Speaking about European security, I would like to stress that developments in one region in particular will have a definite impact on this sector. The impact could be positive or negative: much will depend on us. Obviously, I refer to North Africa and the Middle East. If the democratic transition in the southern Mediterranean is successful, then it will be possible to create a new model that combines pluralism and Islam, respect for rights and tradition, free market and social equity. But if the transition fails, all Europe will bear the consequences. Europe, then, has a moral duty as well as a practical need to help our neighbours secure democracy and prosperity. No member state can consider itself a mere spectator.
Europeans were able to overcome divisions and become a paradigm of democracy, rights, rule of law and economic integration. Our experience shows that co-existence can transform resentment into cooperation, hatred into friendship, fear into respect. A cohesive European strategy is the only response to the issues posed by the Arab Spring. The reconstruction is the task of the Arab peoples alone. But they look to Europe with great expectations. I saw this at first hand during my recent visits to Tunis and Cairo, and accompanying Prime Minister Monti to Tripoli. They expect tangible improvements in people’s daily lives.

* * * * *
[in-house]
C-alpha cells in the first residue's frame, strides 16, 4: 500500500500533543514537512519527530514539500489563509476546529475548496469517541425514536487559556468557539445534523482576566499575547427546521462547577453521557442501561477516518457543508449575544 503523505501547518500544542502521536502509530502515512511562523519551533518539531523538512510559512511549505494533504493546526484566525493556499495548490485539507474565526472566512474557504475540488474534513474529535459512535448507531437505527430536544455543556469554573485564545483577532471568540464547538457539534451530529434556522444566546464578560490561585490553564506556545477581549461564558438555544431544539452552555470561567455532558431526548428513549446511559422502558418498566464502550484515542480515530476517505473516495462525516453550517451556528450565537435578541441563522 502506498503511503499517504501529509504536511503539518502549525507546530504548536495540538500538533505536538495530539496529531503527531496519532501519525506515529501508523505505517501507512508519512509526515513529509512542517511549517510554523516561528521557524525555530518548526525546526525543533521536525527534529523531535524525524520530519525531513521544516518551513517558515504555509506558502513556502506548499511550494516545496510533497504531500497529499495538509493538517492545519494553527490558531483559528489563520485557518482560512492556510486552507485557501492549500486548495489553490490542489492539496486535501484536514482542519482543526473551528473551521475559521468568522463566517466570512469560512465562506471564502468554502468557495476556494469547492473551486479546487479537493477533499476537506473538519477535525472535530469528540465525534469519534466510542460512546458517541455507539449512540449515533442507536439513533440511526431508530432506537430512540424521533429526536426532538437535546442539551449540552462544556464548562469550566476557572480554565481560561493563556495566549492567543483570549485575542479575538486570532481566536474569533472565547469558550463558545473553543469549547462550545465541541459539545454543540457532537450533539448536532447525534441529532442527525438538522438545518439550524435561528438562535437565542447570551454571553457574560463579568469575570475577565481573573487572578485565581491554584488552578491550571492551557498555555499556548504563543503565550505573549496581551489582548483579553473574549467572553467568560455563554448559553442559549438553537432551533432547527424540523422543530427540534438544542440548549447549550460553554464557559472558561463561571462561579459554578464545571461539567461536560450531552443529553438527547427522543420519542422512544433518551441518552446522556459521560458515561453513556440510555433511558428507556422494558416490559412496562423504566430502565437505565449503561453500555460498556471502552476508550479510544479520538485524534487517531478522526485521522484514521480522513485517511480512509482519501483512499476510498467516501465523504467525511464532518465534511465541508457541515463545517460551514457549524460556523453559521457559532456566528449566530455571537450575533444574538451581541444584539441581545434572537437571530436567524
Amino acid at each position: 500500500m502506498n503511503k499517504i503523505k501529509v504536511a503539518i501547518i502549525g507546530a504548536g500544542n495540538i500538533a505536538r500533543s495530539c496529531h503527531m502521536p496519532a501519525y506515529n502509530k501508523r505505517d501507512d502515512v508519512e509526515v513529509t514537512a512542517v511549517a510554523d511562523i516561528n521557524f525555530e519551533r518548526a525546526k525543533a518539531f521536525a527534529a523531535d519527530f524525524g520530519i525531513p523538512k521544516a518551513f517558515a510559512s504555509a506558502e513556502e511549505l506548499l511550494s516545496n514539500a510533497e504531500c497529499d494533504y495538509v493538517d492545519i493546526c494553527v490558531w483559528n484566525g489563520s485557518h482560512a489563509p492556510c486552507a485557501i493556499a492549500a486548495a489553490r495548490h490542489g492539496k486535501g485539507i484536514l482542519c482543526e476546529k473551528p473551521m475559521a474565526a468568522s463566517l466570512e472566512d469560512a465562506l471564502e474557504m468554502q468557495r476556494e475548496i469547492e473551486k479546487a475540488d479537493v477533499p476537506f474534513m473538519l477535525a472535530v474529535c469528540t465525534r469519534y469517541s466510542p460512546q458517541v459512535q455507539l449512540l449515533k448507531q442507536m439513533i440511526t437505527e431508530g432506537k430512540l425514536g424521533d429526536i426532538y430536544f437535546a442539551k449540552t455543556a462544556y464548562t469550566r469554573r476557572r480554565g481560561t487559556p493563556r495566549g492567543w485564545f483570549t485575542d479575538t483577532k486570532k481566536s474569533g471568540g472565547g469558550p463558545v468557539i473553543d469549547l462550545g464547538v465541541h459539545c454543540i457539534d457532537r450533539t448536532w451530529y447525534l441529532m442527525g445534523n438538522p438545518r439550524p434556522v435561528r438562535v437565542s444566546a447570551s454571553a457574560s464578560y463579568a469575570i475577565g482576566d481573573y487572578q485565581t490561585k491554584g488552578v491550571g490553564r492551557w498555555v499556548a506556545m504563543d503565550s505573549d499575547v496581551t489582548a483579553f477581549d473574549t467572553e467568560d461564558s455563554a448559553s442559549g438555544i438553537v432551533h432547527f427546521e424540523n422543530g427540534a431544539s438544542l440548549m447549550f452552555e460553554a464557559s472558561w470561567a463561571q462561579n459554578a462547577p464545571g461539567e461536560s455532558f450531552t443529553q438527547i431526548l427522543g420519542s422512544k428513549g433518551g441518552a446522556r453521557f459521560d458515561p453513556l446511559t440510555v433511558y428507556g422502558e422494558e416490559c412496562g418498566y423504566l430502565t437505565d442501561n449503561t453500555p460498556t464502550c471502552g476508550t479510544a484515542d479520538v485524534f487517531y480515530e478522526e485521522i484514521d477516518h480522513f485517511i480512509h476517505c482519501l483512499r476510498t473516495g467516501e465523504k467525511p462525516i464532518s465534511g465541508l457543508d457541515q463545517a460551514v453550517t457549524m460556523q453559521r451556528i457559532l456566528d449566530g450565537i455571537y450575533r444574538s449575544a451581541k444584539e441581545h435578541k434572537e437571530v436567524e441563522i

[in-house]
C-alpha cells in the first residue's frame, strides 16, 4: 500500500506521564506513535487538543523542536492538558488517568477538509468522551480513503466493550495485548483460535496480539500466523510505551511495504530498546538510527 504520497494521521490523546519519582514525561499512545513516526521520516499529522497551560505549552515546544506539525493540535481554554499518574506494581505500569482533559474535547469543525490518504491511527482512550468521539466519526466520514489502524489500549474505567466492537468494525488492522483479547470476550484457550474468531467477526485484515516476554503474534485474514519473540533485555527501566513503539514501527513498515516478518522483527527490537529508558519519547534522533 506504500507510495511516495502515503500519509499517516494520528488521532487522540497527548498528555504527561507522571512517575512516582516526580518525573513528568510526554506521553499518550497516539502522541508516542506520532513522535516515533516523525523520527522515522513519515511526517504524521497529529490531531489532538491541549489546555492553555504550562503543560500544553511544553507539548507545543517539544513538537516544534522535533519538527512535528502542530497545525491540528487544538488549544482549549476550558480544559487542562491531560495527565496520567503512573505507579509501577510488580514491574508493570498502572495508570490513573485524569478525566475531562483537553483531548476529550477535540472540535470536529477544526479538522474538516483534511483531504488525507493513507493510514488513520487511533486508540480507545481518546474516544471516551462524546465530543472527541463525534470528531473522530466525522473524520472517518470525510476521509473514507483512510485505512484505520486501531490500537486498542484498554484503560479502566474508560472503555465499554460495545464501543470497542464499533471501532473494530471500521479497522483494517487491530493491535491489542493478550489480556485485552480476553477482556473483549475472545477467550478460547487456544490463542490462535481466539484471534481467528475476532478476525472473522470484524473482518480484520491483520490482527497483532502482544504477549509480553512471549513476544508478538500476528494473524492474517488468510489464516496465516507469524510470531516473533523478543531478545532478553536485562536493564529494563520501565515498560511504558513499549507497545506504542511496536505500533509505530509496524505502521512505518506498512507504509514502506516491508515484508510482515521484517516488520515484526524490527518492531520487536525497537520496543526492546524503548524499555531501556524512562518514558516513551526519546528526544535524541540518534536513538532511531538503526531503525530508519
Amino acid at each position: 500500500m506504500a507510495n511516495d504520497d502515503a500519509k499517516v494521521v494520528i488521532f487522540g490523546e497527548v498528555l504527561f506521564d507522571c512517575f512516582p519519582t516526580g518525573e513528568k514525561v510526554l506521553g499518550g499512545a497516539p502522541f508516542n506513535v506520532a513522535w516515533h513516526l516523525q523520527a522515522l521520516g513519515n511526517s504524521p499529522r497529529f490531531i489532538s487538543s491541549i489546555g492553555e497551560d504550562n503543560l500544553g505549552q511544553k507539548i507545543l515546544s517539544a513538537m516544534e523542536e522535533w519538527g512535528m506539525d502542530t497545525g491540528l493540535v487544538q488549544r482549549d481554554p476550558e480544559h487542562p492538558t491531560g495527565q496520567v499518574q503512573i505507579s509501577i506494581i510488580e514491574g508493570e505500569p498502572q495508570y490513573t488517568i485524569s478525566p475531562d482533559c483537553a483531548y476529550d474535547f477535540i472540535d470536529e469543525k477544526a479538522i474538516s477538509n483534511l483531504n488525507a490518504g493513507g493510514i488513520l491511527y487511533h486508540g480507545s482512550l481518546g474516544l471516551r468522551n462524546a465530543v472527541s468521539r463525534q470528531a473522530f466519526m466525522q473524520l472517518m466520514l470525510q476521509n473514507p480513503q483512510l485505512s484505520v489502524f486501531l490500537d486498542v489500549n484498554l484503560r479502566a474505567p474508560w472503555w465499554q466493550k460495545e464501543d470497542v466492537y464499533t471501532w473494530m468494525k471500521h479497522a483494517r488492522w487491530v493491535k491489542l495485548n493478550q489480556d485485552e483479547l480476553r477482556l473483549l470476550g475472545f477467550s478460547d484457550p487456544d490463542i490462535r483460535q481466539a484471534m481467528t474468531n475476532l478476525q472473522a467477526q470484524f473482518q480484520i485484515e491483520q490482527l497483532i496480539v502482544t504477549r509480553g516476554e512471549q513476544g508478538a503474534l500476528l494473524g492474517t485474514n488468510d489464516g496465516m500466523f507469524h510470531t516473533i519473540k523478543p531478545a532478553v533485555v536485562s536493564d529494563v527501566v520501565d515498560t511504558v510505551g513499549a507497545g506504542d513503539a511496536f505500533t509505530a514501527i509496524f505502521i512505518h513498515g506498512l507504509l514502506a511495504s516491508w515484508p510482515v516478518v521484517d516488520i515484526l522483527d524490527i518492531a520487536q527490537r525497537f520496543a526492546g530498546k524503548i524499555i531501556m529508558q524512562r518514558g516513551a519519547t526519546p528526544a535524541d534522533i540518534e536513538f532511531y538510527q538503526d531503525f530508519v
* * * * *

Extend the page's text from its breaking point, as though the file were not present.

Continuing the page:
Europe must, therefore, provide concrete assistance, by increasing the EU resources allocated to our southern neighbours. And we need to ask for an effective and rapid mobilisation of the resources of international financial institutions such as the European Investment Bank and the European Bank for Reconstruction and Development. Delays or inadequacies in implementing the promises made by the G8 countries and by the EU would be unacceptable. Italy has conveyed to the IMF and Washington the urgent need to finalise the discussions between the IMF and the Egyptian government.
Our aim must also be to encourage regional integration. The Middle East and North Africa region is one of the least integrated in the world. This lack of trade and economic integration hinders foreign investments and increases unemployment. To help pave the way for the necessary step-change, yesterday I chaired two regional initiatives in Rome: the 5+5 Ministerial meeting, which I presided over with my Tunisian colleague, and the Foromed. All the participants sent a clear message in favour of stronger linkages and fewer barriers across the region.